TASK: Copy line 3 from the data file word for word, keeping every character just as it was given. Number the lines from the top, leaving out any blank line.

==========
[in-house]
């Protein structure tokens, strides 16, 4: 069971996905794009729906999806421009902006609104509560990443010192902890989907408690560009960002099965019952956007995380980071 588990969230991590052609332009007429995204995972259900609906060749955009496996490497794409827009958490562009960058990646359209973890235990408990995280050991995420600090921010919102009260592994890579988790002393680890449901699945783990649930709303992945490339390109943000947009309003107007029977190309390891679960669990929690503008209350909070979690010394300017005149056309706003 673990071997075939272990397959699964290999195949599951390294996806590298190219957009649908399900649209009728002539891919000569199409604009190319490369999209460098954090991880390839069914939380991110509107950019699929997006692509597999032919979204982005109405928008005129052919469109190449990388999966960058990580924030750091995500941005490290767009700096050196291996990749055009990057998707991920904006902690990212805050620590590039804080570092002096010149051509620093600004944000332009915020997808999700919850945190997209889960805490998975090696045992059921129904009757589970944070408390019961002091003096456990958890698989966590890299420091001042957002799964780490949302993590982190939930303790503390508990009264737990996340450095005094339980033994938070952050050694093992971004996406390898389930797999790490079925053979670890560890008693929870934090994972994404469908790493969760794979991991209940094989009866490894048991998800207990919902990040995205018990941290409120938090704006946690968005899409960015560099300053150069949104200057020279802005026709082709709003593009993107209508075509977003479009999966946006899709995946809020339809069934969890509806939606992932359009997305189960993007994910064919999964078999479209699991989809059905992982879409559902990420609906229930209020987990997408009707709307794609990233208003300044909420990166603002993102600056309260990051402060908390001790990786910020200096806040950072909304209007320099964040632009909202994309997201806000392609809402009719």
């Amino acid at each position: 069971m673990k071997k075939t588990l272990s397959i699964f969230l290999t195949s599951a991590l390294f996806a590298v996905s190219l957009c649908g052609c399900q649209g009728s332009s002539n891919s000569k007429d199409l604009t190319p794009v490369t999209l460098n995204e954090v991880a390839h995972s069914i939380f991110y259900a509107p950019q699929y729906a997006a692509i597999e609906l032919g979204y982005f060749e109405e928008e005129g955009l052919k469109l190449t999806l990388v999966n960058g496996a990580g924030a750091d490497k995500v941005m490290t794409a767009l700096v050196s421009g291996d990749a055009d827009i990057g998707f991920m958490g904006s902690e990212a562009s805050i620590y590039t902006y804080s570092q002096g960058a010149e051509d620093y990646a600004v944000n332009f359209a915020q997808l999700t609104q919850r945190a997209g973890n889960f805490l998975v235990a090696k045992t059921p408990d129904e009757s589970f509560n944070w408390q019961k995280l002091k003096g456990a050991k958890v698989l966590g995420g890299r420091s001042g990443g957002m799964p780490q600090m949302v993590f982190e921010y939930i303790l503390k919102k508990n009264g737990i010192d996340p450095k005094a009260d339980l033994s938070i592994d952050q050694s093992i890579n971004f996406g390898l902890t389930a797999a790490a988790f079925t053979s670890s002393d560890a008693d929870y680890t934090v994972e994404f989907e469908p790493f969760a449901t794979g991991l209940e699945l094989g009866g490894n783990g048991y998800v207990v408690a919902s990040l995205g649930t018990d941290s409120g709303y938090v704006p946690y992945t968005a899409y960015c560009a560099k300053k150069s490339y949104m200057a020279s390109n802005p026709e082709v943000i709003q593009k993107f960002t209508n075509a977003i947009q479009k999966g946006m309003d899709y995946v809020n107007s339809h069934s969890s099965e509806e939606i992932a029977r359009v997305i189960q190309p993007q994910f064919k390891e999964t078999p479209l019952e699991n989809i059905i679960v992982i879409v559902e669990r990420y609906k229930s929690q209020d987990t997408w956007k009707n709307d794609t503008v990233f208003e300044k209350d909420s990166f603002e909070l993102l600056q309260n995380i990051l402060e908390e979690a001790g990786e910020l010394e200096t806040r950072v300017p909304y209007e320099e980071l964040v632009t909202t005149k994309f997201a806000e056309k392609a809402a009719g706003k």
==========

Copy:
């Amino acid at each position: 069971m673990k071997k075939t588990l272990s397959i699964f969230l290999t195949s599951a991590l390294f996806a590298v996905s190219l957009c649908g052609c399900q649209g009728s332009s002539n891919s000569k007429d199409l604009t190319p794009v490369t999209l460098n995204e954090v991880a390839h995972s069914i939380f991110y259900a509107p950019q699929y729906a997006a692509i597999e609906l032919g979204y982005f060749e109405e928008e005129g955009l052919k469109l190449t999806l990388v999966n960058g496996a990580g924030a750091d490497k995500v941005m490290t794409a767009l700096v050196s421009g291996d990749a055009d827009i990057g998707f991920m958490g904006s902690e990212a562009s805050i620590y590039t902006y804080s570092q002096g960058a010149e051509d620093y990646a600004v944000n332009f359209a915020q997808l999700t609104q919850r945190a997209g973890n889960f805490l998975v235990a090696k045992t059921p408990d129904e009757s589970f509560n944070w408390q019961k995280l002091k003096g456990a050991k958890v698989l966590g995420g890299r420091s001042g990443g957002m799964p780490q600090m949302v993590f982190e921010y939930i303790l503390k919102k508990n009264g737990i010192d996340p450095k005094a009260d339980l033994s938070i592994d952050q050694s093992i890579n971004f996406g390898l902890t389930a797999a790490a988790f079925t053979s670890s002393d560890a008693d929870y680890t934090v994972e994404f989907e469908p790493f969760a449901t794979g991991l209940e699945l094989g009866g490894n783990g048991y998800v207990v408690a919902s990040l995205g649930t018990d941290s409120g709303y938090v704006p946690y992945t968005a899409y960015c560009a560099k300053k150069s490339y949104m200057a020279s390109n802005p026709e082709v943000i709003q593009k993107f960002t209508n075509a977003i947009q479009k999966g946006m309003d899709y995946v809020n107007s339809h069934s969890s099965e509806e939606i992932a029977r359009v997305i189960q190309p993007q994910f064919k390891e999964t078999p479209l019952e699991n989809i059905i679960v992982i879409v559902e669990r990420y609906k229930s929690q209020d987990t997408w956007k009707n709307d794609t503008v990233f208003e300044k209350d909420s990166f603002e909070l993102l600056q309260n995380i990051l402060e908390e979690a001790g990786e910020l010394e200096t806040r950072v300017p909304y209007e320099e980071l964040v632009t909202t005149k994309f997201a806000e056309k392609a809402a009719g706003k």